From the Editor — Winter 2020

Even as I undertake the complicated process of putting an issue of The Cry together, reflecting on this year and all its complexities, I am struck with my need to remember the simplicity of Christ and His peace.

A God-Man clothed in humility and authenticity, a carpenter, whose ministry juxtaposed that of the Pharisees. There was no high tower for Him to sit in on this earth, but He instead spent his days walking the streets and healing the broken through muddy fingers. There was no earthly seat of power He was after, no grasping for things that would complicate His calling, but rather He rested in the power that comes simply from knowing His Father.

As we enter into the last season of 2020, a year that would hardly be described as a time of simplicity, I am remembering Jesus. The simple truths of His life, death, and resurrection have spoken the final word over every situation we face: It is finished.

Recently, at our online Bluegrass Gala, our friends the Grimms in WMF Papua New Guinea shared a resounding word: “Simplicity is not simple.” We are in Advent, and as I reflect I am moved by the complex — even harrowing — details of Christ’s birth. The pregnancy itself brought great scandal to His mother, and there were angels intervening in the lives and dreams of Joseph and Zechariah. Then there was the Roman census — a complex administrative matter which  resulted in long travels for the holy family.

The family arrives and they’re denied room at the inn, and now the laboring mother and child are forced into a precarious situation. Tradition tells us that Christ then is born to His young mother in a stable filled with animals, laid in a feeding trough on a bed of hay. What a complicated thing to behold! How hard to understand! The King of Kings in such a lowly state. Indeed, “simplicity is not simple.”

And yet, it is so simple and quiet and peaceful, you just might miss it: God so loved the world, He gave us His Son. On that manger, Peace incarnate entered the world, and every hope was filled to overflowing as that life-changing Peace was gently placed in the simplest of places in the simplest of forms.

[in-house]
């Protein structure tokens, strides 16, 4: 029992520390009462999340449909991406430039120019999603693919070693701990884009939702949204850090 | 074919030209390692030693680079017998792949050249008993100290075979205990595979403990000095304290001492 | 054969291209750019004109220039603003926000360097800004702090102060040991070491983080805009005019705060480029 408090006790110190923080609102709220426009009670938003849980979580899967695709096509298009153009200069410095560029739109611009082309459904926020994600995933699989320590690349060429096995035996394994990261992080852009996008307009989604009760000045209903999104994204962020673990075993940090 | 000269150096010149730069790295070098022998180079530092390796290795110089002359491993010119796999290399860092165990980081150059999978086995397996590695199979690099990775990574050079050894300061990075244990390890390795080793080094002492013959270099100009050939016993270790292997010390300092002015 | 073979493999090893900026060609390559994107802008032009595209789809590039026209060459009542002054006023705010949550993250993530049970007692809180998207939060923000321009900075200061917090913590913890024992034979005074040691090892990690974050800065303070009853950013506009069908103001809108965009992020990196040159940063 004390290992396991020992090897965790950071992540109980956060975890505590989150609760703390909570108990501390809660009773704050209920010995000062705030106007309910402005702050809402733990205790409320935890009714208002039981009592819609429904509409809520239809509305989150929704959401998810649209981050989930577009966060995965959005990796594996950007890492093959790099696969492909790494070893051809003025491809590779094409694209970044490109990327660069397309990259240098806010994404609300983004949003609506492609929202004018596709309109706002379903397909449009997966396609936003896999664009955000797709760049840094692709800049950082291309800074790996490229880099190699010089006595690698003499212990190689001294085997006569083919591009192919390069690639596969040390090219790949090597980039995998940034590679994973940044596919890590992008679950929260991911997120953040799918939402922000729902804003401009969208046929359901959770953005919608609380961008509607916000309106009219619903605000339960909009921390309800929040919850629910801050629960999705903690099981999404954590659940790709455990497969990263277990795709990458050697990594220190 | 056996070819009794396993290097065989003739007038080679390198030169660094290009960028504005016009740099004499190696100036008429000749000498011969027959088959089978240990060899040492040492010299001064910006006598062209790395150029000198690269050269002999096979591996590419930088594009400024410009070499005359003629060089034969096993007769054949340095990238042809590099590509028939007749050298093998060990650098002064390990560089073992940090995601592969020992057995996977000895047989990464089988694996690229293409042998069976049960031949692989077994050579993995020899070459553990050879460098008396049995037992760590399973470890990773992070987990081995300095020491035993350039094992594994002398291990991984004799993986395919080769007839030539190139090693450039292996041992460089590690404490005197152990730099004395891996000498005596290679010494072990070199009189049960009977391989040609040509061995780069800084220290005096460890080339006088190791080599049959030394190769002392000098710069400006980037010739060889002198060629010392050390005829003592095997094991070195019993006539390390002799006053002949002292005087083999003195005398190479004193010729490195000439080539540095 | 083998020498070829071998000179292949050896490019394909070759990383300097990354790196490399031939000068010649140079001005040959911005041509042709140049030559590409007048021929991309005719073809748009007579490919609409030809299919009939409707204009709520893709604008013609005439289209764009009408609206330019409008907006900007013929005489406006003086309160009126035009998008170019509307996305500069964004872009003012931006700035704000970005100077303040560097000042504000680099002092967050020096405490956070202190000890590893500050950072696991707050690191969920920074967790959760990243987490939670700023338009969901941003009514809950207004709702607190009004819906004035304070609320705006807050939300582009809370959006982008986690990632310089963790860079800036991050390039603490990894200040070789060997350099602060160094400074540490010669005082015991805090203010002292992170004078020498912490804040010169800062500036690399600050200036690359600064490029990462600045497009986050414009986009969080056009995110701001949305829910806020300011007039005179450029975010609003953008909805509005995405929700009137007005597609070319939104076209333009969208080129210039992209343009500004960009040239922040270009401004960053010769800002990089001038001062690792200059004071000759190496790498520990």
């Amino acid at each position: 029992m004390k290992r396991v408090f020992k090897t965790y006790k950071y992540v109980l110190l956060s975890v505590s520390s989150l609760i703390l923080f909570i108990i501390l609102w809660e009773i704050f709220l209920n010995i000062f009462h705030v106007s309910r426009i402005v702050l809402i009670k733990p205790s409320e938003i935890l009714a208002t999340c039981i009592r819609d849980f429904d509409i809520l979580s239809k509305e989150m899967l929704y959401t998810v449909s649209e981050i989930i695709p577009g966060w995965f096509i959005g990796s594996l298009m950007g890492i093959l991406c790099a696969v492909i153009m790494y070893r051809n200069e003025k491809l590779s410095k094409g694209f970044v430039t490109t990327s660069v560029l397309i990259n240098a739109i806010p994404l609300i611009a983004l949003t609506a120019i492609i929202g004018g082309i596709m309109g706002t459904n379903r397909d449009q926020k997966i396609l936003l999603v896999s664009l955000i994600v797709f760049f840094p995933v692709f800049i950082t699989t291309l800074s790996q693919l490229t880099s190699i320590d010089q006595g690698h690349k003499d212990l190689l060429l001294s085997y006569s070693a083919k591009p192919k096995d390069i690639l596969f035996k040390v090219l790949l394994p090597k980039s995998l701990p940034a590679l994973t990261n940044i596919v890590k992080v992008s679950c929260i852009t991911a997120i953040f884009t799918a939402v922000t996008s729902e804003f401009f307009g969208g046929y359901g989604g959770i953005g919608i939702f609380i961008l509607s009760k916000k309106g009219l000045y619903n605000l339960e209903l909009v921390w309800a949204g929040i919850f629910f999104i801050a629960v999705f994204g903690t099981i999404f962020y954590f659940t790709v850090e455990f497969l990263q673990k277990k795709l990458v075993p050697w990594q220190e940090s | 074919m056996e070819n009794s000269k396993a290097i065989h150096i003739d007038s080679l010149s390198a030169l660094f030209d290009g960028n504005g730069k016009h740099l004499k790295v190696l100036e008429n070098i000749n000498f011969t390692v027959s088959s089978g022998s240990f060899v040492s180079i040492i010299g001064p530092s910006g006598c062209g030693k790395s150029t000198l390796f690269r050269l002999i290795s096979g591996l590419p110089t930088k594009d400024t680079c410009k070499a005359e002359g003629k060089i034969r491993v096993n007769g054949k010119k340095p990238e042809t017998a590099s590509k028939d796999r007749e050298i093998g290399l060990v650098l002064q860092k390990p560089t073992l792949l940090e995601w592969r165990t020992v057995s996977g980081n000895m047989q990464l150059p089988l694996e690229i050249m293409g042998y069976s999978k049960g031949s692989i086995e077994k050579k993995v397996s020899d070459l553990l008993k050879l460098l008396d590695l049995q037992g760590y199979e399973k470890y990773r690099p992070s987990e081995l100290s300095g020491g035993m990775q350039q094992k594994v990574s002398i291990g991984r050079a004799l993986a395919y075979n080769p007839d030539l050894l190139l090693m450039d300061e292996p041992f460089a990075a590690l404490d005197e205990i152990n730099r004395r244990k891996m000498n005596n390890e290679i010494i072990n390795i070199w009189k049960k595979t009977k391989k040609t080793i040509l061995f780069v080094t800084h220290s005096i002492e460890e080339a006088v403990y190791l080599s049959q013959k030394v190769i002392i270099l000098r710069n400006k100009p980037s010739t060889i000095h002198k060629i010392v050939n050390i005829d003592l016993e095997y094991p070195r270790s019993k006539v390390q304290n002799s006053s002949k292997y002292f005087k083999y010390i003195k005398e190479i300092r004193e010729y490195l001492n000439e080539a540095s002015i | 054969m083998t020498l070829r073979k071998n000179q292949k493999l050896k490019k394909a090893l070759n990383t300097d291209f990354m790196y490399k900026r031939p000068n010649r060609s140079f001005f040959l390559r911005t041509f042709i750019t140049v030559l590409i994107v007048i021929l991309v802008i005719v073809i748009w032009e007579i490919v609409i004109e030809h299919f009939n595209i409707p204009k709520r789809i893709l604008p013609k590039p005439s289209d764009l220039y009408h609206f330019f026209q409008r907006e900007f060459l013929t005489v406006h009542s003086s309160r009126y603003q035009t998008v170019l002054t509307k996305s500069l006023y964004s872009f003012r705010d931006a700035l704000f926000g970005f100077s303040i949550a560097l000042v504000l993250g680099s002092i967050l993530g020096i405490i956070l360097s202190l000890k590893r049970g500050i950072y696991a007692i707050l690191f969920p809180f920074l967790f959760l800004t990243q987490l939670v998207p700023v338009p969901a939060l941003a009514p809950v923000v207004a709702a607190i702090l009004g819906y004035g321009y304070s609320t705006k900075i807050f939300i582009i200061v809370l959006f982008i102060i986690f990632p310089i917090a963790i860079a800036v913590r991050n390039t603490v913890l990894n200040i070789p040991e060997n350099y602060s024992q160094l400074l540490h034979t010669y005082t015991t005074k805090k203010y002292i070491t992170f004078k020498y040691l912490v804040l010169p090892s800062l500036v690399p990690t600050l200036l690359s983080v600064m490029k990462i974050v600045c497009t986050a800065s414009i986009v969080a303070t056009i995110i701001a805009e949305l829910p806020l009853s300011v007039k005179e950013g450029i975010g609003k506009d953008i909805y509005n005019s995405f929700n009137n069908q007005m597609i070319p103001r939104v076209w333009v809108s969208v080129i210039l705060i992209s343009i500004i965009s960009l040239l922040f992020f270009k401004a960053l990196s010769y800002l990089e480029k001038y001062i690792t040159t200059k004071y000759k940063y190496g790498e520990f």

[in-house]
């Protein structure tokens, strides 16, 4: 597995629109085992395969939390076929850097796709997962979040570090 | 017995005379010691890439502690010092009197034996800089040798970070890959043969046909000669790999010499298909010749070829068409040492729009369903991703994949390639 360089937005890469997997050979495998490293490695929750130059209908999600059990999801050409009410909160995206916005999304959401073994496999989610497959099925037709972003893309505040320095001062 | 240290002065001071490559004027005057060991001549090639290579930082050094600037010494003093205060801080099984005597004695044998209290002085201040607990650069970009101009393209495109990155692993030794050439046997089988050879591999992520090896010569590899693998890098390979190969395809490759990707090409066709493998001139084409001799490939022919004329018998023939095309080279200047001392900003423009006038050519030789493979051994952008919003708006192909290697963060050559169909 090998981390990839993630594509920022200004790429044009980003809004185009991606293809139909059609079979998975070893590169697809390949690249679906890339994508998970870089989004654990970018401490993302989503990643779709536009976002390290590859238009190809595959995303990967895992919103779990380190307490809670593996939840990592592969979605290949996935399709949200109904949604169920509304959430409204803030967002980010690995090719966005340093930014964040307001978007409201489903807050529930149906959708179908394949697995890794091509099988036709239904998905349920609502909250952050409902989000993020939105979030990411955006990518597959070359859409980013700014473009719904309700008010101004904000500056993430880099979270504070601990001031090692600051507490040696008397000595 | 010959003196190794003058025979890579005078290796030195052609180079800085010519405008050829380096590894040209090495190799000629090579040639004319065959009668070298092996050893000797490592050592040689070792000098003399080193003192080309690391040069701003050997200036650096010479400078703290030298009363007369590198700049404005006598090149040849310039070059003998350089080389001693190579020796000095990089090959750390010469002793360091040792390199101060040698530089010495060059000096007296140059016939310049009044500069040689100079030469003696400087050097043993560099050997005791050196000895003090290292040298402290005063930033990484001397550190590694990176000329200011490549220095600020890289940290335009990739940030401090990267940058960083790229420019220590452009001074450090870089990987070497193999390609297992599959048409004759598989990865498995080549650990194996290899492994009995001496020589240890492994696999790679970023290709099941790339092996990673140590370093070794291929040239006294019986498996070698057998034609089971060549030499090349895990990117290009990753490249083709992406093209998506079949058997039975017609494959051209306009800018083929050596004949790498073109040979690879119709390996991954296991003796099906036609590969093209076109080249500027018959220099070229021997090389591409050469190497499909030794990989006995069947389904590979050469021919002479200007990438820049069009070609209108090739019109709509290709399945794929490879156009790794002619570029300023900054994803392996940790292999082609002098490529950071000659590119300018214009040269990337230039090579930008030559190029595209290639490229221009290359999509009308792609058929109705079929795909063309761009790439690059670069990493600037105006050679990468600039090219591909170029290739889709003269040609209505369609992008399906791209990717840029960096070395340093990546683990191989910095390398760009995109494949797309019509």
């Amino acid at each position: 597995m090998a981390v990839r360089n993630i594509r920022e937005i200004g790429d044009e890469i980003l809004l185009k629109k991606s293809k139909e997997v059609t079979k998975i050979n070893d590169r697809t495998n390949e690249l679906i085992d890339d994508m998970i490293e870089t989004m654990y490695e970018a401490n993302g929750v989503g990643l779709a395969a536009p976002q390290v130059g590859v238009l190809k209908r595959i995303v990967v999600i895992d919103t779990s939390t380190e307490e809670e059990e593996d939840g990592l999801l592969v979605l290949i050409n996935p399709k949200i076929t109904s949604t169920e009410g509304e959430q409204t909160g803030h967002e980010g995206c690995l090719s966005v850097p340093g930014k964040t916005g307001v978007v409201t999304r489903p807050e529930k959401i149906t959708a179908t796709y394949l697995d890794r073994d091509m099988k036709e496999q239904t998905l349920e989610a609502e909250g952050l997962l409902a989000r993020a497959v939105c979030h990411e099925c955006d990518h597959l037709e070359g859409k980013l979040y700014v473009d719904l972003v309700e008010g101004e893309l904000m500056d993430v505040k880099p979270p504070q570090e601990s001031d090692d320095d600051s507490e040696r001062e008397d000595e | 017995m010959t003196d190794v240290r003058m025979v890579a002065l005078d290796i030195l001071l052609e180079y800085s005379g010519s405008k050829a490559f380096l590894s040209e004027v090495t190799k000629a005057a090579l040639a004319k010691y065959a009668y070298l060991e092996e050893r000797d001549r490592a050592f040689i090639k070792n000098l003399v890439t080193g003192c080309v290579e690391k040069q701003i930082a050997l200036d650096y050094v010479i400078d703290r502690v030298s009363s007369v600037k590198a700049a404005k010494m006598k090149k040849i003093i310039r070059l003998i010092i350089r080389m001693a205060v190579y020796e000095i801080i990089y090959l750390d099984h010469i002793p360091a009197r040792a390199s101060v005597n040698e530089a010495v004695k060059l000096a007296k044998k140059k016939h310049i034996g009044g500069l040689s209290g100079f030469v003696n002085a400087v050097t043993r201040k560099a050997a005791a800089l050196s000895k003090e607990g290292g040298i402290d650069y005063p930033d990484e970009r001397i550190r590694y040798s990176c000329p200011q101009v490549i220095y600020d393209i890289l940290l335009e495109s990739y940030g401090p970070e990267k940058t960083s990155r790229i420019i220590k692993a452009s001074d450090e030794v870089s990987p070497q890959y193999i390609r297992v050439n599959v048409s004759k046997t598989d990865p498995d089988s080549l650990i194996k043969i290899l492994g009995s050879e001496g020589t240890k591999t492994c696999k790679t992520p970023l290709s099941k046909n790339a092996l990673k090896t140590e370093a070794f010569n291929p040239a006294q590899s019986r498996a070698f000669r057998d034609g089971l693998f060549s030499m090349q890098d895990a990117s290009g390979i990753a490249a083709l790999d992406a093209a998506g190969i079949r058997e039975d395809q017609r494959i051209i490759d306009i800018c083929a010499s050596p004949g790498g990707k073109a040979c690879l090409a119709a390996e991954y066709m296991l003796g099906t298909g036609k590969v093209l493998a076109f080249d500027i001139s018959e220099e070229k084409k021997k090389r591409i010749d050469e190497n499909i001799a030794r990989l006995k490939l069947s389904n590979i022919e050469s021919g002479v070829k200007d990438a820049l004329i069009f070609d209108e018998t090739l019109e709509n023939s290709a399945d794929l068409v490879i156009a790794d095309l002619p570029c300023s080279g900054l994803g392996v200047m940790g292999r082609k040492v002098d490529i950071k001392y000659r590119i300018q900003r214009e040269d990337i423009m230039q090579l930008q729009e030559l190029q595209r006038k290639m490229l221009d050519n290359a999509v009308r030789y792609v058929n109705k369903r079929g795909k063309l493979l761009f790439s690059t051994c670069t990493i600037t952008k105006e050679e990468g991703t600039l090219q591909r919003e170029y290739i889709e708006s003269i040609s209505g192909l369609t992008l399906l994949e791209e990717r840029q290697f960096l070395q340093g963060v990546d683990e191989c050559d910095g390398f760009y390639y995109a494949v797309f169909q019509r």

In His life, Jesus sought out the lowly, the broken, the downtrodden, the humble, and He turned His face and love towards them. Today, this peace incarnate still roams the earth, and still rests in the simplest of places. The Prince of Peace does not dwell in a shrine or a cathedral, there is no conjuring we must do, but  He lives in us, fleeting flesh and blood. He is, in us, the Word made flesh. It’s almost too simple and it defies our sensibilities, but He would not have it any other way.

As 2020 comes to a close, may we lean into the complex simplicity of Jesus. May our posture be one that carries Christ and His Love in us everywhere we go. May we be encouraged by our WMF staff and friends who live this out, with their faithfulness to God, people and simplicity written down in the following pages and across 25 volumes of The Cry since 1994. May our response to this season on earth and to this issue of The Cry be to say “yes” to simplicity and to connect with Jesus there.

When the world around us seems to cave in, and the layers of complexity stack up, would we find refuge in the Gospel and its simple, quiet truths that bring us great peace.

Editor, The Cry